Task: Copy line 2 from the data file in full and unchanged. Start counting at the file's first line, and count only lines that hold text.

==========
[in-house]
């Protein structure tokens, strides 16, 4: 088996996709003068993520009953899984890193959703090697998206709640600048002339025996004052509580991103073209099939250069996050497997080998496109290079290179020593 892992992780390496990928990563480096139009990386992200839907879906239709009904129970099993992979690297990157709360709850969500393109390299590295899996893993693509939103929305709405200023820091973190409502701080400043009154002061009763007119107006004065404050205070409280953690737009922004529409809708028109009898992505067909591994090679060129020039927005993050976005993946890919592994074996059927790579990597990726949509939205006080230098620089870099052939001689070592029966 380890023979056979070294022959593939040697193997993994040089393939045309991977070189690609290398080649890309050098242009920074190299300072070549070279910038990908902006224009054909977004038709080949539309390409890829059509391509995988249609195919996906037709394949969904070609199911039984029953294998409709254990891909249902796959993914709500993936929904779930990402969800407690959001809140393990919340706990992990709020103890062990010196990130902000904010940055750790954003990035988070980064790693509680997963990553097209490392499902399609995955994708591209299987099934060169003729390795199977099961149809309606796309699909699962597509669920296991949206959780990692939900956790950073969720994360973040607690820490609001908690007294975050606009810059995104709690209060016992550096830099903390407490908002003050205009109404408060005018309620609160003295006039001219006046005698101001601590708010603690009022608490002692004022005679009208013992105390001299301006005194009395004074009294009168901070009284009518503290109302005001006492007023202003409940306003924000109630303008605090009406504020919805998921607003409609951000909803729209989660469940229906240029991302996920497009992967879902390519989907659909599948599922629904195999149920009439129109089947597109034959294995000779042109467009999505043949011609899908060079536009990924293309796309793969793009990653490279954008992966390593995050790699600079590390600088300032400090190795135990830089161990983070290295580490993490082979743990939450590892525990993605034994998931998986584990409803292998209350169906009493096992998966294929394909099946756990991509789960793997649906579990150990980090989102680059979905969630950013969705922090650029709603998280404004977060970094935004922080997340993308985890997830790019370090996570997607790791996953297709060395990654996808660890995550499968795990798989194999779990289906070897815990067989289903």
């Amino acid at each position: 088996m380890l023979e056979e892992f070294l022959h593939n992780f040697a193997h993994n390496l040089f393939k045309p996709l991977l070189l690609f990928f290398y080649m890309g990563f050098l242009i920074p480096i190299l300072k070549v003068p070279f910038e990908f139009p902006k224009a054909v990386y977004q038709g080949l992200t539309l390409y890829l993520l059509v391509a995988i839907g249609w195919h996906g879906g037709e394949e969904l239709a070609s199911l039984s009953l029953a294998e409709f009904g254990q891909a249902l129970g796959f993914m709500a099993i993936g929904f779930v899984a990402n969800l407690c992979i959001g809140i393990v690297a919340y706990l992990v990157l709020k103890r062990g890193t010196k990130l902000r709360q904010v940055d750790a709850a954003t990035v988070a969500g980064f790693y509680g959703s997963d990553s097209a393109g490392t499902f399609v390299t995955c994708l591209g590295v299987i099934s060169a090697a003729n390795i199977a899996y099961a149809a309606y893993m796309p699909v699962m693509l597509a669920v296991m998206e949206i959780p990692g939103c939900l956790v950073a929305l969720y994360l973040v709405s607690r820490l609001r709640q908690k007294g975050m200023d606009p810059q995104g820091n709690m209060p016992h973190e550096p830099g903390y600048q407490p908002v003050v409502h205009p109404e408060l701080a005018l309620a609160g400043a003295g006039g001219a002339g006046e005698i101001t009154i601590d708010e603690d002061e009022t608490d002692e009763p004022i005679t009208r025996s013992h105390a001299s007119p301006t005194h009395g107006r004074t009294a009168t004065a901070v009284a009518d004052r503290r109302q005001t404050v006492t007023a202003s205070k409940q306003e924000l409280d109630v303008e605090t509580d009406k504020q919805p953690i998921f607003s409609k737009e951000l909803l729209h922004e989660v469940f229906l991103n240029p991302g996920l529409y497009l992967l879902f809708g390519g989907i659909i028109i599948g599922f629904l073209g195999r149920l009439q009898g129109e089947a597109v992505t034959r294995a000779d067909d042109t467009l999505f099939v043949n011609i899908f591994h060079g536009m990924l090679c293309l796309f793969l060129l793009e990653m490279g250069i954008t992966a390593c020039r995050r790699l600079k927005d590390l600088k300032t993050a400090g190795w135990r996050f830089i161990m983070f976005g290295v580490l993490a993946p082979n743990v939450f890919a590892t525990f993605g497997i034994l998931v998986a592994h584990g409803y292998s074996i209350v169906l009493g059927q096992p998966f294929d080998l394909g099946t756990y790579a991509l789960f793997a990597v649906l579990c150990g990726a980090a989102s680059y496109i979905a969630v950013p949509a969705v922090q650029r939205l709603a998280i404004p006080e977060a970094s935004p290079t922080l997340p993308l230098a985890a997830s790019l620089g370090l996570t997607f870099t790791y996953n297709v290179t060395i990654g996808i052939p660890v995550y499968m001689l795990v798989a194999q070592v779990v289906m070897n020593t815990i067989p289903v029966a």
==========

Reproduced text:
């Protein structure tokens, strides 16, 4: 088996996709003068993520009953899984890193959703090697998206709640600048002339025996004052509580991103073209099939250069996050497997080998496109290079290179020593 892992992780390496990928990563480096139009990386992200839907879906239709009904129970099993992979690297990157709360709850969500393109390299590295899996893993693509939103929305709405200023820091973190409502701080400043009154002061009763007119107006004065404050205070409280953690737009922004529409809708028109009898992505067909591994090679060129020039927005993050976005993946890919592994074996059927790579990597990726949509939205006080230098620089870099052939001689070592029966 380890023979056979070294022959593939040697193997993994040089393939045309991977070189690609290398080649890309050098242009920074190299300072070549070279910038990908902006224009054909977004038709080949539309390409890829059509391509995988249609195919996906037709394949969904070609199911039984029953294998409709254990891909249902796959993914709500993936929904779930990402969800407690959001809140393990919340706990992990709020103890062990010196990130902000904010940055750790954003990035988070980064790693509680997963990553097209490392499902399609995955994708591209299987099934060169003729390795199977099961149809309606796309699909699962597509669920296991949206959780990692939900956790950073969720994360973040607690820490609001908690007294975050606009810059995104709690209060016992550096830099903390407490908002003050205009109404408060005018309620609160003295006039001219006046005698101001601590708010603690009022608490002692004022005679009208013992105390001299301006005194009395004074009294009168901070009284009518503290109302005001006492007023202003409940306003924000109630303008605090009406504020919805998921607003409609951000909803729209989660469940229906240029991302996920497009992967879902390519989907659909599948599922629904195999149920009439129109089947597109034959294995000779042109467009999505043949011609899908060079536009990924293309796309793969793009990653490279954008992966390593995050790699600079590390600088300032400090190795135990830089161990983070290295580490993490082979743990939450590892525990993605034994998931998986584990409803292998209350169906009493096992998966294929394909099946756990991509789960793997649906579990150990980090989102680059979905969630950013969705922090650029709603998280404004977060970094935004922080997340993308985890997830790019370090996570997607790791996953297709060395990654996808660890995550499968795990798989194999779990289906070897815990067989289903």